Unfold your your binding and lay it wrong side up along the bottom edge of the back panel, roughly in the middle. The raw edges of the tape and the quilted backing should be even.
[Note that the photos show my own binding, which had not been professionally folded. Double-folded binding done the way I described a couple of weeks ago (or that you purchase) will have one of the smaller folded edges wider than the other. Align that wider edge with the edge of the quilted backing here.]
Make a small 1/2" or 13mm fold at the start of the tape so that when you close off the binding at the other end, the raw edges will be hidden.
|Overlap the end of the bias tape by about an inch...|
Since this is (should be) bias tape, it will go around corners without too much difficulty; just use extra pins or clips in the corners to get the best results.
Pin the tape all the way around the entire perimeter. Overlap by about 1/2" or 13mm at the end and cut off the excess.
If you've made your own bias tape and it hasn't been double folded, attach the binding to the back by stitching with a 3/8" or 1cm seam allowance. If you're using store bought bias tape, let the fold line guide your sewing.
|Stitch all the way around...|
Be careful at the sides where the pockets are located. You don't want to sew the edges of those pockets into the binding.
Since bias tape will stretch and you may be adjusting the pins as you go, you could end up with a longer overlapping piece at the end than originally planned for. If so, trim it down before you sew it all the way across the original folded starting point.
|The ends don't need to overlap by a whole lot...|
Now you're going to work with the bias tape from the front side.
Turn the whole thing over and — starting again at the bottom where the overlapping ends are — fold the tape over by about a 1/2" (13mm) and then fold again up over the raw edges of the quilted panel. If you're using store bought bias tape, the existing folds will automatically dictate how this works.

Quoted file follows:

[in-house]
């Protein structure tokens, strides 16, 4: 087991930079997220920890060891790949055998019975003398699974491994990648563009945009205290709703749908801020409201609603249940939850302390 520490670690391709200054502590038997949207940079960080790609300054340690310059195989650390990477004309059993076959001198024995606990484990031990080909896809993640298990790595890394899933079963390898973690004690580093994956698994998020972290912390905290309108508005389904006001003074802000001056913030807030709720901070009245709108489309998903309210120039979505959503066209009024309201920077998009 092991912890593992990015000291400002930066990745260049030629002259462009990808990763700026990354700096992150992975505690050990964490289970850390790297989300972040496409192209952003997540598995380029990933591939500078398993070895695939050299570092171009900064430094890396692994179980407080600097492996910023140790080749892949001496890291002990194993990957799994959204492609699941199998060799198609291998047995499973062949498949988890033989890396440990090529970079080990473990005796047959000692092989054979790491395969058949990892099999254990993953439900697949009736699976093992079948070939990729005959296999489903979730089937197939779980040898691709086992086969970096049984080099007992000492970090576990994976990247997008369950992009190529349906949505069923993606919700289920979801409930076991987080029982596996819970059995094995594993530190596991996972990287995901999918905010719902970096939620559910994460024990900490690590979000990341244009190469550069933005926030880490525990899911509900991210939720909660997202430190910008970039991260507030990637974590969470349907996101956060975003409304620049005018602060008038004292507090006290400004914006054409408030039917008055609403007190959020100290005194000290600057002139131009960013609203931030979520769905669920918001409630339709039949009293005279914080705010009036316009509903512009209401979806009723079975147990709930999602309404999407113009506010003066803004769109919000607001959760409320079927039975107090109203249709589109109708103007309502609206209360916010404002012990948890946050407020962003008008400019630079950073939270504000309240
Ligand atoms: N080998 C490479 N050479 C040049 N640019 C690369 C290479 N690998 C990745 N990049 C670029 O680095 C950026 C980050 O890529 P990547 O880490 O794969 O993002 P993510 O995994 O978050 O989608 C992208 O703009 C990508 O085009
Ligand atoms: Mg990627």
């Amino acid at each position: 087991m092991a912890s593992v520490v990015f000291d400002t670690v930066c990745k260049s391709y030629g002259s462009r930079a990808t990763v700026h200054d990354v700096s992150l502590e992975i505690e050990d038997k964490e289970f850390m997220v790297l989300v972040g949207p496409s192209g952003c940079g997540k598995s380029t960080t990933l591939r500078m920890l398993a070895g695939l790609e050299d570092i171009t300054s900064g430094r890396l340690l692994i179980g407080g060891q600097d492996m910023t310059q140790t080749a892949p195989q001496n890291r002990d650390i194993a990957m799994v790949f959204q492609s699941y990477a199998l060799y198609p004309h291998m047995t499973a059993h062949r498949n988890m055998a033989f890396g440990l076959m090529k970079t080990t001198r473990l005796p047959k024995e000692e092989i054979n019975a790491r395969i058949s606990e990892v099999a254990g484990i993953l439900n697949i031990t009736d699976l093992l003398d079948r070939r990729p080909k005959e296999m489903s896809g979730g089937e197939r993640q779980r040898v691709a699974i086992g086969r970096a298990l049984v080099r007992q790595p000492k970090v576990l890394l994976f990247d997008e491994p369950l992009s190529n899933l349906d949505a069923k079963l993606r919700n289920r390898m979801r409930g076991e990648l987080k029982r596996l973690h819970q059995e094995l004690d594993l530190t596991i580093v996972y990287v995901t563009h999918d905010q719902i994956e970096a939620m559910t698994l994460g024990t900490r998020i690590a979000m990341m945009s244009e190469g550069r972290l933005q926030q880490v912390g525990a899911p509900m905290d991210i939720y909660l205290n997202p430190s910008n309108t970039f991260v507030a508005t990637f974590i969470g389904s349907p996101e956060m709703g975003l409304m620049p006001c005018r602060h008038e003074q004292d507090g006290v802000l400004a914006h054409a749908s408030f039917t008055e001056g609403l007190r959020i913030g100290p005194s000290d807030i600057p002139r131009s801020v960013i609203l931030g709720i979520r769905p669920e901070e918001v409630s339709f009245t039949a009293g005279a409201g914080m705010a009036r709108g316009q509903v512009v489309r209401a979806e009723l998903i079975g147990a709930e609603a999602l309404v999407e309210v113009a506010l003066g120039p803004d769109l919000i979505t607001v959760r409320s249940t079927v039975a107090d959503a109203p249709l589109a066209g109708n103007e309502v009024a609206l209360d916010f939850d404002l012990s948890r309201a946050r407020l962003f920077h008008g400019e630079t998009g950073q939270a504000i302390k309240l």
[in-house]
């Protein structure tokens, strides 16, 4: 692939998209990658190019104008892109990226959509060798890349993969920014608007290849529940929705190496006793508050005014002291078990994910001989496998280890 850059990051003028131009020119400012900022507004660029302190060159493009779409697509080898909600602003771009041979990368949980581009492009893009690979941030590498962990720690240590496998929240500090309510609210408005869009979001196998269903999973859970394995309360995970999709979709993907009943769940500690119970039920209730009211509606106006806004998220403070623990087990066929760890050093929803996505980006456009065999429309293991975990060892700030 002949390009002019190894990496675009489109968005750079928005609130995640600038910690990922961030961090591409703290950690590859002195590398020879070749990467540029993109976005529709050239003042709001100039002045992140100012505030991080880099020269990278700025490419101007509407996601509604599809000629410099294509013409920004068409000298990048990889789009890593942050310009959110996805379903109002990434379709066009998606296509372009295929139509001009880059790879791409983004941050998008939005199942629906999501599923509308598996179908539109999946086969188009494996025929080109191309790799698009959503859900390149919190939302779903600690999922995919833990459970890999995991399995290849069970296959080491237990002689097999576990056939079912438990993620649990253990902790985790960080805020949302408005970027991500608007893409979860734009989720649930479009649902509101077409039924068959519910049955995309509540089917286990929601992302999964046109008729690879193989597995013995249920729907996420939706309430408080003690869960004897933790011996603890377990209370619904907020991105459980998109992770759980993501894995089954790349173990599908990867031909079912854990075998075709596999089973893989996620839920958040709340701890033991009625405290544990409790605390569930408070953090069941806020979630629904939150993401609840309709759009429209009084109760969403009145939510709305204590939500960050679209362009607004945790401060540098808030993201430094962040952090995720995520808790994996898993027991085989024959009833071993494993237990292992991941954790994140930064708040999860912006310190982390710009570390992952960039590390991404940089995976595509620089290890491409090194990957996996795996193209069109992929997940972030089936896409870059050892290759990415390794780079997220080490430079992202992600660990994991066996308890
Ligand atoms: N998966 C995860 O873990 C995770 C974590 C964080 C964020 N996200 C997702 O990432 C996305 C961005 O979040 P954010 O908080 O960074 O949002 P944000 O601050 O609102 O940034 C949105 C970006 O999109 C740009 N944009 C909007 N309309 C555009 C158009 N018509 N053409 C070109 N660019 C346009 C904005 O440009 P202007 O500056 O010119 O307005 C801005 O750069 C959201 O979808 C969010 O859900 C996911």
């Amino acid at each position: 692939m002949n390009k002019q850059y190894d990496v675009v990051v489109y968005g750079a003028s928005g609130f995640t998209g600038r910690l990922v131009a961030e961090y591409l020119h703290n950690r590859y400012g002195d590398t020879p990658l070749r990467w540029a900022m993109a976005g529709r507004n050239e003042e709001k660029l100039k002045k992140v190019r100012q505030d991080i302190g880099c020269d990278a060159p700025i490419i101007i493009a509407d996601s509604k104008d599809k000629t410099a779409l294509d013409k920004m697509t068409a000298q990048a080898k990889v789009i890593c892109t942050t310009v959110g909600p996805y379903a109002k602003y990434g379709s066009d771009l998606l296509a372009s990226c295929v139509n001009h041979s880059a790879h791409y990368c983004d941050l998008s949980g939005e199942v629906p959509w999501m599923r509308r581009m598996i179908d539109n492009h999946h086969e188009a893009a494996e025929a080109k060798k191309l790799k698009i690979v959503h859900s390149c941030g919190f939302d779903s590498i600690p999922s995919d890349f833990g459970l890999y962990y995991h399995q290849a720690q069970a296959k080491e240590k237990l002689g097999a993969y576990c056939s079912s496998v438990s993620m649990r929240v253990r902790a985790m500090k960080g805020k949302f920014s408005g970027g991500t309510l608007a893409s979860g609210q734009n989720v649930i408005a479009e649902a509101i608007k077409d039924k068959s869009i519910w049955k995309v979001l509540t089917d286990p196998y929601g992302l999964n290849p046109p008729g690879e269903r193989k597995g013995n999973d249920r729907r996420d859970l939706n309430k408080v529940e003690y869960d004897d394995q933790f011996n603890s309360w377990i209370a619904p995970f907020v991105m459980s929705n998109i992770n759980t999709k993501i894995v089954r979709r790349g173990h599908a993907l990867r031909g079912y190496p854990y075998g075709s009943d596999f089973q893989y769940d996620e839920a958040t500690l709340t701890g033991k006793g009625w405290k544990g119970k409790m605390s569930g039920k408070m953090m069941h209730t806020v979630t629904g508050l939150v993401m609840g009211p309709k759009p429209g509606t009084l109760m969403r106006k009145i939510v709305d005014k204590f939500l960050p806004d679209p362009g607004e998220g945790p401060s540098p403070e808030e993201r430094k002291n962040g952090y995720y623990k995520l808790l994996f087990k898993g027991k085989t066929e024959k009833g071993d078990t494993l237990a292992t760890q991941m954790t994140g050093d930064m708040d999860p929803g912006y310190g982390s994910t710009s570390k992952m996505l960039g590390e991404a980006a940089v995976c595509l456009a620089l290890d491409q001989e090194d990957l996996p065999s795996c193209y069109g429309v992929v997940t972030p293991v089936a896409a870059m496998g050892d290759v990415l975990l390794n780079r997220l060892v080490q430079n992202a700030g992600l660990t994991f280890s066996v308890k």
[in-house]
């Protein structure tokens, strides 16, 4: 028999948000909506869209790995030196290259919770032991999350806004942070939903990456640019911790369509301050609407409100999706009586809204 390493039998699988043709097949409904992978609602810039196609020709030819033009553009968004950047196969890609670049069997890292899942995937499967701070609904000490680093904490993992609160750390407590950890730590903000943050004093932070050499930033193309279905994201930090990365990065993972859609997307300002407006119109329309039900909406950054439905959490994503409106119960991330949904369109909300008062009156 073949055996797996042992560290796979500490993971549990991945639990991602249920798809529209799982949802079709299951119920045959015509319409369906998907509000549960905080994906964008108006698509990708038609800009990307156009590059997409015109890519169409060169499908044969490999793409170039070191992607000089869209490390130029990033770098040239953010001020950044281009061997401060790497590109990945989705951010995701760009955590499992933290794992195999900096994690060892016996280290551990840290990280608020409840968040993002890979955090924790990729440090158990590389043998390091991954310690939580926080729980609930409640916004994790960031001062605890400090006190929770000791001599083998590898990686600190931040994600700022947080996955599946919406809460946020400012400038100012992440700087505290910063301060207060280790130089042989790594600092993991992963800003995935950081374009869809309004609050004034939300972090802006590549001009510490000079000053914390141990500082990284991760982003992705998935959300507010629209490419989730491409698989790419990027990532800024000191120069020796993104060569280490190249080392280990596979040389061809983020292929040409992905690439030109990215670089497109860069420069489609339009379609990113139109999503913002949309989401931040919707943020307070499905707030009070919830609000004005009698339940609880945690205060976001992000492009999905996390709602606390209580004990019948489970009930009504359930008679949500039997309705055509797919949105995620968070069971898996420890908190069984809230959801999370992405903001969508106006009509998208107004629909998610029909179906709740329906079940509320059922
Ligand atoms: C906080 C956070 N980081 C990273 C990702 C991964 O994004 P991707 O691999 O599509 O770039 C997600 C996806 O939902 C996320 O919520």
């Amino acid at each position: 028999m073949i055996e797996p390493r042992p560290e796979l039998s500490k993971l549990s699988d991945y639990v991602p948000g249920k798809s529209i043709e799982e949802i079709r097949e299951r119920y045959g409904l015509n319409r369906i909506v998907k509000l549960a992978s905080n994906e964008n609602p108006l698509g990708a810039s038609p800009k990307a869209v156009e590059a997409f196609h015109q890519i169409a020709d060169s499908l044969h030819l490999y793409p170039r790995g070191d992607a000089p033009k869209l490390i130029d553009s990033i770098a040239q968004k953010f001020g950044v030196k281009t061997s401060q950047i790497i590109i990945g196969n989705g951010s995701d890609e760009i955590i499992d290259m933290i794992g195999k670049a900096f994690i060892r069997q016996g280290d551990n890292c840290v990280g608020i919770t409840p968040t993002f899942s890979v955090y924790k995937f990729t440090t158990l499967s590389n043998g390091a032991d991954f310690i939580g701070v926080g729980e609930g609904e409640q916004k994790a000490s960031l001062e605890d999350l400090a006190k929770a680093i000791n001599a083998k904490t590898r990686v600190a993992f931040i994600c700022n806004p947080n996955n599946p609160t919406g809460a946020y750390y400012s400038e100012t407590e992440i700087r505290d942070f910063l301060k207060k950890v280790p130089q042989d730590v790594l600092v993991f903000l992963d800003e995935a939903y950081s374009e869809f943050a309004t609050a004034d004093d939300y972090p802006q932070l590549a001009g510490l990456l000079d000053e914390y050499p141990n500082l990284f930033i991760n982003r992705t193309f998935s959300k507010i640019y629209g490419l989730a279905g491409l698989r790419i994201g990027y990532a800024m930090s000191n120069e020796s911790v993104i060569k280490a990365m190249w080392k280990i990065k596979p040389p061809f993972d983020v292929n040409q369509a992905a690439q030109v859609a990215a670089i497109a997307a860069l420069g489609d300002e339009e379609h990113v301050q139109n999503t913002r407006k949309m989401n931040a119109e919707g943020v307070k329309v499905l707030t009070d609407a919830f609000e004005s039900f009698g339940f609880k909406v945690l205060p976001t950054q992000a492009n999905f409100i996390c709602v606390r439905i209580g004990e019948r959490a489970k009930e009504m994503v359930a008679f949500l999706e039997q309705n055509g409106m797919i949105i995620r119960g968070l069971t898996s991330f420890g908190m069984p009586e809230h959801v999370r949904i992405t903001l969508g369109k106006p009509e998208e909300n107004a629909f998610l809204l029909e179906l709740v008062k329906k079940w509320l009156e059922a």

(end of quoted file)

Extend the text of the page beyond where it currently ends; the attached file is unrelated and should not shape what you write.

|Roll the bias tape over twice to bind the edge...|
Use pins or clips to hold the tape in place as you work your way around.
|Clip the binding in place all the way around...|
Now you're ready to sew.
From the front side of the organizer, begin at the bottom (where you have the joined ends) and edgestitch on the binding tape.
There's no hard and fast rule about how close you need to stitch; whatever works for you to get this result on the front and back sides is good, usually 1/8" (3mm) or smaller.
|Here is the front and back of the same section... absolute perfection is not a must, as you can see!|
Given the size of this, it might be a bit tricky to sew around the corners, so take it slow. (If your machine has a platform or extension table that you can attach to raise what you're sewing to the same level as the feed dogs/throat plate, use it. It can be helpful to reduce the "dragging effect" that comes with sewing large items.)
When you're done with the binding, give the whole thing a good press, preferably with steam.
To finish, mark a couple of points, 1.5" (~ 4cm) down from the top edge and 1.5" in from either side. These will be the center points for grommet installation.
|Install your grommet 1.5" in and down from the edges...|
I won't be instructing you on how to install grommets. (If you're new to them, go out and buy a package; it will come with instructions.)
|Close-up view of middle pocket...|
This organizer can get somewhat heavy once it's filled, so keep that in mind if you're going to use adhesive hooks. (As I found out, my original choice of hooks weren't the best.)
|Straight down view of bottom pocket...|
However, here you can see a different way of hanging this that doesn't require adhesive hooks. I tied a length of cord together, pushed the two end loops through the grommets to the front and hung it from a couple of "over the door" style hangers.
|Another way to hang this organizer...|
I'll be back in two weeks with a quickie lesson on how to make make some faux appliqués to customize this organizer.